Easter Island will extend its daylight saving time to end on the last Sunday in March in 2008, corresponding with the rest of Chile. Easter Island, also known as Isla de Pascua in Spanish, is an overseas territory of Chile.
In line with Chile's Mainland
When Chile decided to extend its daylight saving time to March 29, 2008, the extension also applied to Easter Island. This meant that the islands daylight saving time would end three weeks later than usual, as planned by the Chilean government.
According to the Chilean Navy's Hydrographic and Oceanographic Service, areas including Easter Island and Salas y Gomez Island would revert to standard time at 10pm on March 29, 2008. The clock would be set back to 9pm during that time.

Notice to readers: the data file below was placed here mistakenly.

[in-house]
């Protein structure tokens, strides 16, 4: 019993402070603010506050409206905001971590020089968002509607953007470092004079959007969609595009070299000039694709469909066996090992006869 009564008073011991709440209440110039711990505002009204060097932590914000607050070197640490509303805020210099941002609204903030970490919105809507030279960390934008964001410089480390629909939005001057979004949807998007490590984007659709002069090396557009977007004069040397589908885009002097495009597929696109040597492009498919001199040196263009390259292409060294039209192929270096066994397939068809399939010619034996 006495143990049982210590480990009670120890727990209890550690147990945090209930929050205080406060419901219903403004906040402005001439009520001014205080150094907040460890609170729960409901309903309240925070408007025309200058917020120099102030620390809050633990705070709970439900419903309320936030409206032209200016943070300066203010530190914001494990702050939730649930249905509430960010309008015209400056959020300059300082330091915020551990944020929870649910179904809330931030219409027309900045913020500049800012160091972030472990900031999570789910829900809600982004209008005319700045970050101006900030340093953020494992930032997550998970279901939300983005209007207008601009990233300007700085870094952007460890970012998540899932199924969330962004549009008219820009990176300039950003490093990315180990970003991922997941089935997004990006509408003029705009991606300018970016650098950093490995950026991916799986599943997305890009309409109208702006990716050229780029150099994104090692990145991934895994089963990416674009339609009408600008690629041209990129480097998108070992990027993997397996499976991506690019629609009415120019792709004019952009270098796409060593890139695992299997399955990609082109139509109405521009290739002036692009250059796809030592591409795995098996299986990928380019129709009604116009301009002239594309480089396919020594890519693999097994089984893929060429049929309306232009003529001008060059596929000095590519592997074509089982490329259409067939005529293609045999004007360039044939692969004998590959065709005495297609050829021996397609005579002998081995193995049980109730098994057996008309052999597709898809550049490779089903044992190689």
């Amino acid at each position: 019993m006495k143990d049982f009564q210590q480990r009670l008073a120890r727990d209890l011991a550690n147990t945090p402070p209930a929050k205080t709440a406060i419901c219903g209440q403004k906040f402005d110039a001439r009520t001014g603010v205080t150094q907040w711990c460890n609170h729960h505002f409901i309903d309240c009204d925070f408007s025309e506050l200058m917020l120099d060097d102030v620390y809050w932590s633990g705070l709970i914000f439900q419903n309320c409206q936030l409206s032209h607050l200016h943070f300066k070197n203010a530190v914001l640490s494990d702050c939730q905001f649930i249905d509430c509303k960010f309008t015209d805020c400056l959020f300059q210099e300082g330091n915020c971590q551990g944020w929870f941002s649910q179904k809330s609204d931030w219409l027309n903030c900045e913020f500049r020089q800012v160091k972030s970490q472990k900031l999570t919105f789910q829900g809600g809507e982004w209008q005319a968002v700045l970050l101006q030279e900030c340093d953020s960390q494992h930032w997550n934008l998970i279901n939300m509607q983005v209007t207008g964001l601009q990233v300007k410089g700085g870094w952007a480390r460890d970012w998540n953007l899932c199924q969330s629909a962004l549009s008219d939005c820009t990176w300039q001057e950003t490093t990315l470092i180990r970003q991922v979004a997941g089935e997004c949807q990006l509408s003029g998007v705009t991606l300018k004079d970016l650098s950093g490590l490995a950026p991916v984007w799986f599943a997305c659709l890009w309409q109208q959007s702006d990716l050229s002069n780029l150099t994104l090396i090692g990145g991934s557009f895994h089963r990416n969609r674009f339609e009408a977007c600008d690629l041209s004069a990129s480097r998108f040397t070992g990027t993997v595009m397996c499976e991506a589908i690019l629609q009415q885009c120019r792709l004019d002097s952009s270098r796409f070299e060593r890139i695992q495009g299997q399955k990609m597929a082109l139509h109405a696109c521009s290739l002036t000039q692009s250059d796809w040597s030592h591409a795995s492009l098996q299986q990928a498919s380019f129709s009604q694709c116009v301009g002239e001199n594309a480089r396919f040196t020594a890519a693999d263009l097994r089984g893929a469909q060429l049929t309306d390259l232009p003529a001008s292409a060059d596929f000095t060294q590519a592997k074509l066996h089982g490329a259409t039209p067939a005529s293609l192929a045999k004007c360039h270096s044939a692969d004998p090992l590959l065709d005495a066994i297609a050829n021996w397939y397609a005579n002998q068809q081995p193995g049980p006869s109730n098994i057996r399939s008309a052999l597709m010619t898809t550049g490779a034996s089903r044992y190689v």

Daylight saving in Chile was originally planned to end on March 8, 2008, however the extension resulted from the government's plan to save energy and minimize future electricity rationings as the country battles against an energy crisis and drought. Daylight saving time in Easter Island will begin again on October 11, 2008, until March 14, 2009.
Located about 3600km west of Chile's mainland port of Caldera, Easter Island provides Chile a gateway to the Pacific. In 1982, Easter Island was assigned Greenwich Mean Time (GMT) +6 hours, thus having a two-hour difference from the official time of mainland Chile. Easter Island is two hours behind Santiago, Chile's capital city. Laws regarding time in Chile have also applied to Easter Island since 1982.